• It will take a lot to get me interested in the specific matter of fracking, even in Lancashire, a county where I used to live. Certain things I read do increase my level of concern, but not enough to make me make a serious study, let alone engage in activism. So I find it irksome when I see reporting putting a case, perhaps pushing it further than the truth really warrants. The most despicable example of that I know is Mr Blair’s argument persuading the Labour Party to vote for joining the invasion of Iraq, where it really mattered, and people needed to be trusted with the actual truth. But it happens all the time, trivially or seriously.

  2. It happens all the time, trivially and seriously and it’s why so many people can’t be bothered to care, don’ t you think? It’s not because they’re ignorant or lazy or incapable of cogitation. It’s because they literally cannot assemble enough realiable information from any side of any argument to make thinking about it worth their time.

    A few years back our neighbor, in his early 80s, bought his wife and himself their first computer for Christmas. We helped them set it up and get online and always when he’d pose a question in conversation we’d urge him to look it up, go look on the internet, you’ll find an answer. Finally we said that to him once and he said “Yeah, well, you know what you get when you go on the internet? More internet.”

    • Hello again.

      I think we do care, but caring is so difficult and consuming that we care about one important thing. If we care about too much, we accomplish nothing. How am I to decide between these two views? Even if I got to the level of scientific papers, there might be the same wide spectrum of view and difference of emphases and perspectives.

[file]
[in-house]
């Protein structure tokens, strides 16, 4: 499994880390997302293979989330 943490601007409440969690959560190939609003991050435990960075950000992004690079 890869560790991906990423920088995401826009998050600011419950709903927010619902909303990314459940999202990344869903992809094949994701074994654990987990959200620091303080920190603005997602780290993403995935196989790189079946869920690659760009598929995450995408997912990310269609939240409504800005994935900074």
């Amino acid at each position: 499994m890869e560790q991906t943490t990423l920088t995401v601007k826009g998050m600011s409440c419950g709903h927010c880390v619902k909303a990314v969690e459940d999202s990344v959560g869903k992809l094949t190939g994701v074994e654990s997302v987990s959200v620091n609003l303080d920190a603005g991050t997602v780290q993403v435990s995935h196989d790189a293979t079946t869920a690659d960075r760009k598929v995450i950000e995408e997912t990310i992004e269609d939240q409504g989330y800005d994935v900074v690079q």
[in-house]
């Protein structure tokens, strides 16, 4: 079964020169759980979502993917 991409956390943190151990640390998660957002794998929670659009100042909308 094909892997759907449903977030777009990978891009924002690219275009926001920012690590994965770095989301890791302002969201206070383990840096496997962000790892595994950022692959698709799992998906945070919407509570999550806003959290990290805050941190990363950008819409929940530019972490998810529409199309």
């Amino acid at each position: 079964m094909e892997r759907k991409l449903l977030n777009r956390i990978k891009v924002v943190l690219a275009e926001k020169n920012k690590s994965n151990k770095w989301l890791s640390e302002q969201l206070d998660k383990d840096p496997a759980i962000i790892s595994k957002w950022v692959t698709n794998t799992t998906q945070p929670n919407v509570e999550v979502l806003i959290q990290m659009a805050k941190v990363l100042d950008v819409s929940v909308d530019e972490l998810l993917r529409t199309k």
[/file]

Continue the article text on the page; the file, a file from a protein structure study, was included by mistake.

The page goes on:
3. Talk about serendipity!

    Clare you commented on my blog after finding me – and now you’re blogging about a topic that I am just getting into!! My father and I run an environmental services company here in the U.S. and we are both very interested in assisting these sites with soil restoration solutions.

    Divinity is an AWESOME thing!! Thank you for posting!

  4. Hey Clare – thanks for the call-out. I can relate to your journey from Thatcherism. Much as I am given to the occasional long-winded lefty rants in my blog, in fact I used to enjoy the bracing challenge of thoughtful conservative arguments – when those things existed. Particularly in the early Reagan years the avatars of the right were often less reliant on lazy phone-in platitudes than were the those from the self-satisfied liberal orthodoxy of the day. But as time progressed the cutting-edge thought process turned flabby and increasingly ideological. Those who call themselves conservative today are anything but. What they do, to considerable success, is to repeat the same tripe over and over again. The mainstream media for their part simply play the part of stenographer. Thus – as you so well put it – those who are educated and capable of reasoning but lack particular expertise in a specialist area do not emerge from an encounter with an MSM account any the wiser. Laziness and a lack of interest in real intellectual engagement are unfortunately the rule of the day. Ah well, we continue the good fight. Cheers – Katrina

    • I like your writing, so am happy to point people your way. I find political discourse depressing. Once, I thought I could get some understanding of what was right in politics, now I feel quite unable to do so.